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Falls Aren't Us: State of the Science

Originally Published:
Key Point Summary
Key Point Summary Author(s):
Zborowsky, Terri
Key Concepts/Context

Falls among the elderly can cause serious injury and sometimes even be fatal. However, in healthcare settings, many of these accidents can be avoided with fall-prevention interventions. The ninth goal of The Joint Commission is environmental intervention and addresses safety features such as patients’ introduction to hospital surroundings, appropriate lighting and noise reduction, call alarms, as well as reachable and available grab rails. Other potential interventions include careful monitoring of high-risk patients by staff, keeping patients close to the nursing station, and teaching staff about evidence-based fall-preventive strategies.


The aim of this article was to evaluate, summarize, and synthesize the literature about the amount of falls as well as the effectiveness of preventive strategies for the hospitalized elderly, including elements of the built environment.


The authors conducted electronic searches of CINAHL, Cochrane Library, Dissertation Abstracts, ERIC, MEDLINE, MeSH, PubMed PEDro, Ulrich’s, and Web of Science databases. They used the following key words and controlled subject headings: accidental falls, fall prevention, fall risk factors, hospitalized elderly, fall incidence and rates, and environmental and patient safety. They used Boolean operators, and limited their search by English languages, human subjects, older adult population, clinical trials, and meta-analyses.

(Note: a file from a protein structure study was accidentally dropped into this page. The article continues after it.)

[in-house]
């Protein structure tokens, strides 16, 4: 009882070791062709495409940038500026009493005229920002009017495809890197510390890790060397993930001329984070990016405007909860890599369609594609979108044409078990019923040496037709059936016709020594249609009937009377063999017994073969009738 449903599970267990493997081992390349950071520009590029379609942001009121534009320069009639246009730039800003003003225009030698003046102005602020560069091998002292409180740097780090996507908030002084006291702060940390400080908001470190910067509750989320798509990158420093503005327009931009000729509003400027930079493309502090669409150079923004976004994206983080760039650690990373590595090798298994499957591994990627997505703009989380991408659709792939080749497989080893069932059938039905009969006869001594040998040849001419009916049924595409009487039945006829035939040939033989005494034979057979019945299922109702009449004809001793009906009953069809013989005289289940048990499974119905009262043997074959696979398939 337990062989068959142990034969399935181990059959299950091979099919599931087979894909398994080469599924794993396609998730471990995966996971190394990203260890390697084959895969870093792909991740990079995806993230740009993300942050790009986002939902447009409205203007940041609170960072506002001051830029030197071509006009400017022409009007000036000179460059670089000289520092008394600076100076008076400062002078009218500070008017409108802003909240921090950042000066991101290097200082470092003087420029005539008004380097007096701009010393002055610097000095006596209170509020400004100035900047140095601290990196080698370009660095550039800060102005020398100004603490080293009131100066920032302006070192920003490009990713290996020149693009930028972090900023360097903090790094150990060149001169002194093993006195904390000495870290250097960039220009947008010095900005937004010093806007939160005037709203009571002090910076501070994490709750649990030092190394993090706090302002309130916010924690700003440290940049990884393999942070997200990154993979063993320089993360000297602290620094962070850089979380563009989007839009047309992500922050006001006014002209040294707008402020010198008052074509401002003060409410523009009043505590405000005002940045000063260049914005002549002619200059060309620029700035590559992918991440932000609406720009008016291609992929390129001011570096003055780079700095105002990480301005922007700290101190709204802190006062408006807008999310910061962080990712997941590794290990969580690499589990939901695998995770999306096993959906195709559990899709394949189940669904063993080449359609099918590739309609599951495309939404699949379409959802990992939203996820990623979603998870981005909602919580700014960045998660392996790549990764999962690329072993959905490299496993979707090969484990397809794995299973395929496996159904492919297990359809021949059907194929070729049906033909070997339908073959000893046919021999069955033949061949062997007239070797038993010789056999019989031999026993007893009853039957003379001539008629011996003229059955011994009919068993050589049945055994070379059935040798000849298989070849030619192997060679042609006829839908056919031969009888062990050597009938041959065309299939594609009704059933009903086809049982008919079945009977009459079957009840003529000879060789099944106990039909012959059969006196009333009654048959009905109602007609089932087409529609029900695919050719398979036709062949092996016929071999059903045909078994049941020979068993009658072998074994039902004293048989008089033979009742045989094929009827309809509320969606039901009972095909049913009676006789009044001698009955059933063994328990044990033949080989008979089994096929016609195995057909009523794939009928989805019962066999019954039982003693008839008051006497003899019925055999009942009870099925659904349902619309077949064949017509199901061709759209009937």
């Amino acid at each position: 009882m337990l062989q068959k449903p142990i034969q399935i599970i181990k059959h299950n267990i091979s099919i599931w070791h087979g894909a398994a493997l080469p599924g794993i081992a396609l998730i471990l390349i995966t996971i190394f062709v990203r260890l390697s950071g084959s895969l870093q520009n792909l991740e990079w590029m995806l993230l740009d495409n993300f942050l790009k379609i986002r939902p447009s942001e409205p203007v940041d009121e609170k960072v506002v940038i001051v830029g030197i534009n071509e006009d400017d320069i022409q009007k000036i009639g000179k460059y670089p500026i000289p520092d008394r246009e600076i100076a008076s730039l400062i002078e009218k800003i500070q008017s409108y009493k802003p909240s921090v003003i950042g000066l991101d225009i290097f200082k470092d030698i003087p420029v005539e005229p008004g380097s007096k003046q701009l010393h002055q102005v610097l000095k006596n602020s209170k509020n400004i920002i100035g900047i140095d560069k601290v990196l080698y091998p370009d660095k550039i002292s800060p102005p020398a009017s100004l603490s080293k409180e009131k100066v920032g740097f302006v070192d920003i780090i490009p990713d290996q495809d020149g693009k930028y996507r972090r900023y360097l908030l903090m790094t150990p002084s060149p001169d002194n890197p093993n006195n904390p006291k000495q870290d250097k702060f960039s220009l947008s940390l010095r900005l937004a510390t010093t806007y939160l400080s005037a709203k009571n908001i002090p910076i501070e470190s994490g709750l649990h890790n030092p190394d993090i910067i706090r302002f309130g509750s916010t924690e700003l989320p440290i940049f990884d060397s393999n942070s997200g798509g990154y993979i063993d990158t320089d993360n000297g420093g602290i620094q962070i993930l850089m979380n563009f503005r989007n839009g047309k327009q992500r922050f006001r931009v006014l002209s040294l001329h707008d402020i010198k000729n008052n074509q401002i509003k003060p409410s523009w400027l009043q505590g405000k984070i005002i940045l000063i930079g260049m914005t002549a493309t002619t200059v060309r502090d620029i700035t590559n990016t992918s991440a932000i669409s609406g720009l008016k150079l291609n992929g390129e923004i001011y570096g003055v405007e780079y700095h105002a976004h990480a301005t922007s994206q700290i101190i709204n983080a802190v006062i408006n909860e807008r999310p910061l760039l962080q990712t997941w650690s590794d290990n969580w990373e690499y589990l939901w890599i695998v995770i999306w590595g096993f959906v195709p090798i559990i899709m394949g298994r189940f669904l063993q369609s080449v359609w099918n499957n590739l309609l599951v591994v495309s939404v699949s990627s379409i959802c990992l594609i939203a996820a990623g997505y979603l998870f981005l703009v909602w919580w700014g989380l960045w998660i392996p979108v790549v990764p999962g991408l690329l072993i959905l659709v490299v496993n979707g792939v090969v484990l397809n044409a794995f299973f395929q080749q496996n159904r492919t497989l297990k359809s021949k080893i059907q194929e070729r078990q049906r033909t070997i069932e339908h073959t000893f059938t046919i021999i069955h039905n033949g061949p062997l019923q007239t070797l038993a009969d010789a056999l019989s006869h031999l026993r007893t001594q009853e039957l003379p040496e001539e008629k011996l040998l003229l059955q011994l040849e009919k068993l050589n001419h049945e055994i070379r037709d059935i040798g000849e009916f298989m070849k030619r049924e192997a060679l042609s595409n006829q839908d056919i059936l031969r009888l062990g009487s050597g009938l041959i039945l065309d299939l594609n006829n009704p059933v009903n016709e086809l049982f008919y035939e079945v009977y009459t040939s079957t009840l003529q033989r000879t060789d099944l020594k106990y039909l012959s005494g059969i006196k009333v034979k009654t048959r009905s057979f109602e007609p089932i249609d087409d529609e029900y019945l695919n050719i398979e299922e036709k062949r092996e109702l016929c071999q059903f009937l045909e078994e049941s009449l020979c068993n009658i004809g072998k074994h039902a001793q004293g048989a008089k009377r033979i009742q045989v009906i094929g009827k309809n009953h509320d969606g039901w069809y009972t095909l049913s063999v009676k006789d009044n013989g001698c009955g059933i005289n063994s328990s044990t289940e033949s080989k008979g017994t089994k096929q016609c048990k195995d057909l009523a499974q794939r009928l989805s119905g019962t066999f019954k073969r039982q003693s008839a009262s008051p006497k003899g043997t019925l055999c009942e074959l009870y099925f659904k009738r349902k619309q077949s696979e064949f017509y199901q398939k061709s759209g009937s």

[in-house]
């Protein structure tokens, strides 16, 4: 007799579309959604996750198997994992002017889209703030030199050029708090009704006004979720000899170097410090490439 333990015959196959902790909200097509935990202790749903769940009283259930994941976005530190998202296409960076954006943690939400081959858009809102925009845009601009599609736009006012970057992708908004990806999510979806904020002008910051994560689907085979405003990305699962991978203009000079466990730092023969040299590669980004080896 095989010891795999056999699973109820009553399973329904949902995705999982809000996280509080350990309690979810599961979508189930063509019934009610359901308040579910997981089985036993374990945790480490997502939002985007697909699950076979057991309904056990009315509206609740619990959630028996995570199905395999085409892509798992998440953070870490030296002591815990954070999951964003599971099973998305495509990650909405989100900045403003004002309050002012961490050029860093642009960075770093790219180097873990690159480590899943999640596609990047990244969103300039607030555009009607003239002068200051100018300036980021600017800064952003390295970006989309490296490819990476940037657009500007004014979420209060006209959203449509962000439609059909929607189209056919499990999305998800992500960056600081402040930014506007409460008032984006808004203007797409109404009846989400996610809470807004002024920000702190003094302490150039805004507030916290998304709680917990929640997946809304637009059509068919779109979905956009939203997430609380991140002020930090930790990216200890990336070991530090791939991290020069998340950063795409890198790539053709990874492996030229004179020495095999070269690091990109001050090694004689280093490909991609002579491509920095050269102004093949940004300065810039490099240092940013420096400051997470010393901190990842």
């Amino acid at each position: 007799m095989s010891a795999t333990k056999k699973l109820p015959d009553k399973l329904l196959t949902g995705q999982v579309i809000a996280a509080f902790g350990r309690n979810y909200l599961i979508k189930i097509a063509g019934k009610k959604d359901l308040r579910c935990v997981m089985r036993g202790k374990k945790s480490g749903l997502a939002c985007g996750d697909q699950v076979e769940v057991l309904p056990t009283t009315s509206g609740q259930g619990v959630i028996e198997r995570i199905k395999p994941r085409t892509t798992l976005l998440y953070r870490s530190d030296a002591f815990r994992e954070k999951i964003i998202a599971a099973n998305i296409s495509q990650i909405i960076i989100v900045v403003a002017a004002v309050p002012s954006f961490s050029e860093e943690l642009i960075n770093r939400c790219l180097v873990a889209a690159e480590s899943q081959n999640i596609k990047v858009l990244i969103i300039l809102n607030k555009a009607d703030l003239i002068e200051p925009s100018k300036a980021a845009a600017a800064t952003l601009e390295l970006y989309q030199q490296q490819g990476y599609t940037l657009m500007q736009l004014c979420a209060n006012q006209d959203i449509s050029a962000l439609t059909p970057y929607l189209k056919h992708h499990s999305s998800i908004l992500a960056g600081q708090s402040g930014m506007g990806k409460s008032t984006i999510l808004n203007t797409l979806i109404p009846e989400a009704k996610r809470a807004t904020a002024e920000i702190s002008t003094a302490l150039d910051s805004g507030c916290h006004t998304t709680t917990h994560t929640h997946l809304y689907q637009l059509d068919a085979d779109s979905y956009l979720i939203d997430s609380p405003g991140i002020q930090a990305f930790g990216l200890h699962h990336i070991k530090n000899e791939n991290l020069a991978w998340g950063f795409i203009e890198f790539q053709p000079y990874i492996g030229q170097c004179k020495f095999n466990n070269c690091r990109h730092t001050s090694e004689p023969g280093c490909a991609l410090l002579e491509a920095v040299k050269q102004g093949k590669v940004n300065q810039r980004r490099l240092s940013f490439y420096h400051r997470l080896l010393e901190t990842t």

Design Implications
While research in this area is still needed, this article provides some suggestions to address patient safety in design of the patient room.

The authors found that the physical infrastructure costs for fall proofing a hospital room or building, as a primary prevention intervention, were cost-effective when compared with the expense of litigation, treatment of injuries sustained during a fall, and prolonged length of stay. The authors also point out that costs for additional staff for fall surveillance, their requisite training, risk management, and a “blame” ethos permeating the organization have the potential to escalate the healthcare industry’s already fragile financial state.

Design Category
Furniture, Fixtures & Equipment (FF&E)|Room configuration and layout
Hospitals|Residential healthcare facilities
Outcome Category
Fall related outcomes
Key Point Summary Author(s):
Zborowsky, Terri
Primary Author
Cozart, H. T.